In 1999 I transformed the dinner into a fundraiser dinner for my dragon boat team – 40 people attended and we made $50 but at least I didn't have to cook anymore.  I brought my accordion and led singalongs of Scotland the Brave.  Guests such as Jim Wong-Chu read poetry and Sean Gunn played guitar and sang his Chinese Canadian folk songs.

Each year the dinner has roughly doubled in size. In 2001, we maxed out the New Grandview Szechwan Restaurant at 100 seats. In 2002, we maxed out the Spicy Court Restaurant with 200 seats in a snow storm. In 2003, we filled 390 seats at the Flamingo Restaurant on Fraser St.  

Each year the number and quality of performers has increased. Catherine McLellan came as a co host and singer for '00 and '01.  Pat Coventon first performed as accompanist in '00 and expanded to band leader, and featured performer every year up to '03.  Along the way Trev Sue-A-Quan and Joe McDonald with Brave Waves were added.  Sonia Bakker became a co-host when Catherine moved to California, and Ula Shines became a co-host in '03 after being a singer for '01 and '02.  12 year old Alex Sachs was featured on violin in '03.

For 2004, Gung Haggis Fat Choy expands to two nights – Jan 24 & 25. CBC television will also broadcast a performance special titled Gung Haggis Fat Choy – based on the concepts of my dinner. More details and links to the tv special later on…

I am grateful to all the friends and supporters that have enjoyed Gung Haggis Fat Choy: the dinner. But especially to all the performers over the years… Without their contributions, there would be no show – just the food. It is the performances that give the cultural context to each dish.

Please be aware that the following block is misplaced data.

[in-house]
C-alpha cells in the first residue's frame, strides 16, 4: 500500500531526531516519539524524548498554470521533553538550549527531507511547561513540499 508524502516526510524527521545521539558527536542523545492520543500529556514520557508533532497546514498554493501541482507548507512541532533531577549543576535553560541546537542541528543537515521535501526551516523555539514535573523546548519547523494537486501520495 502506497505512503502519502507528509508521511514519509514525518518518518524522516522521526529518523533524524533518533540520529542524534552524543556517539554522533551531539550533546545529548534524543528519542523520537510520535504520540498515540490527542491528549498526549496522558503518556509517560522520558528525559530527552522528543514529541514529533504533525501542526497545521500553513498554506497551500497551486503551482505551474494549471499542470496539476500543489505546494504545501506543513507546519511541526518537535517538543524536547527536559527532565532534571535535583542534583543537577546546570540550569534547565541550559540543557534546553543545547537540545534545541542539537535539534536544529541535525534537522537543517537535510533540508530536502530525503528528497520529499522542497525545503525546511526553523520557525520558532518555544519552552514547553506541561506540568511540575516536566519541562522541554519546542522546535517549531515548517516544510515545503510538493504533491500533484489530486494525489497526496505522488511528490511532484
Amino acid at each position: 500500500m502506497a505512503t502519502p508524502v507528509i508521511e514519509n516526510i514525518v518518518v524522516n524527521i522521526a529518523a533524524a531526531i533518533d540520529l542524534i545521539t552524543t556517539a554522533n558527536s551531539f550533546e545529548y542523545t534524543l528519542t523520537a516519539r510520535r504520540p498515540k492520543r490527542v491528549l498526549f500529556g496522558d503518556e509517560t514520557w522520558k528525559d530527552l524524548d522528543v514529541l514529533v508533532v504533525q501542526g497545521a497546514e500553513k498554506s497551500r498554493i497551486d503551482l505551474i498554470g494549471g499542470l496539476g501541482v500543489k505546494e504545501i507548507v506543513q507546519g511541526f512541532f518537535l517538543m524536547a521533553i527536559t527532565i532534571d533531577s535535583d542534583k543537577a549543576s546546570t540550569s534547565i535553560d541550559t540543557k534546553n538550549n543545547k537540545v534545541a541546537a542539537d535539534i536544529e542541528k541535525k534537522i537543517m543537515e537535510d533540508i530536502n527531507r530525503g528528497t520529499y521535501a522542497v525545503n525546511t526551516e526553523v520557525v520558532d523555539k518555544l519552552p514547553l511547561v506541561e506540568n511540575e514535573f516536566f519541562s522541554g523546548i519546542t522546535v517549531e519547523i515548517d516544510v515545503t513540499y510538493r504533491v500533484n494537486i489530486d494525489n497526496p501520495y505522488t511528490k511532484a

Performance Highlights have included Jim Wong-Chu's poem “Recipe For Tea” that breathes new meaning to the migration of tea from China. Sean Gunn's songs describe the hardships of the Chinese pioneers in Canada. Joe McDonald's bagpipes have become a traditional staple alongside the rice, noodles and haggis. Pat Coventon's musical support in this wacky idea along with his sound system that we have also outgrown along with 2 smaller restaurants.

I hope that this weblog created with Roland Taglao, will continue the expansion of my wacky view of multi/intra-culturalism. I mean… any dinner that expands from 40 to 800 people in 6 years, is featured on national radio and spawns a CBC television special… must be doing something right, eh? Peace & Blessings, Todd

Gung Haggis Fat Choy – a Poem by Todd Wong

Gung Haggis Fat Choy

By Todd Wong

What is Gung Haggis Fat Choy?

It is the inter-section of Chinese and Scottish cultures.

In a new land,

In a new voice,

In a new vision.

It is Gung Hay Fat Choy;

the traditional Chinese New Year greeting meaning “Longevity and Fortune.”

It is Robbie Burns Day;

the celebration of the Scottish poet Robbie Burns, and all things Scottish…

including the national dish of haggis:

Oatmeal and sheep organs mixed together and cooked in the stomach of a sheep

Just like some perverse mix of multi-culturalism.




Gung Haggis Fat Choy!

The Chinese called this land Gum San (Gold Mountain)

And the Scots gave it the name of Nova Scotia

Westerners became Easterners

The Far East becomes the Far West

Gung Haggis Fat Choy!

It is the play on words.

It is the play on cultures

It is the play of time and place.

It is simply the play of Canadians…

Gung Haggis Fat Choy!

Something Old

Something New

Something Borrowed

Something B-r-e-w-e-d…

Gung Haggis Fat Choy!

It's quirky

It's surprising

It's enlightening

And arising…

Gung Haggis Fat Choy!

It's a vision

It's a belief

What you see is what you get.

And you don't get what you can't see.

Ă“ 2003 Todd Wong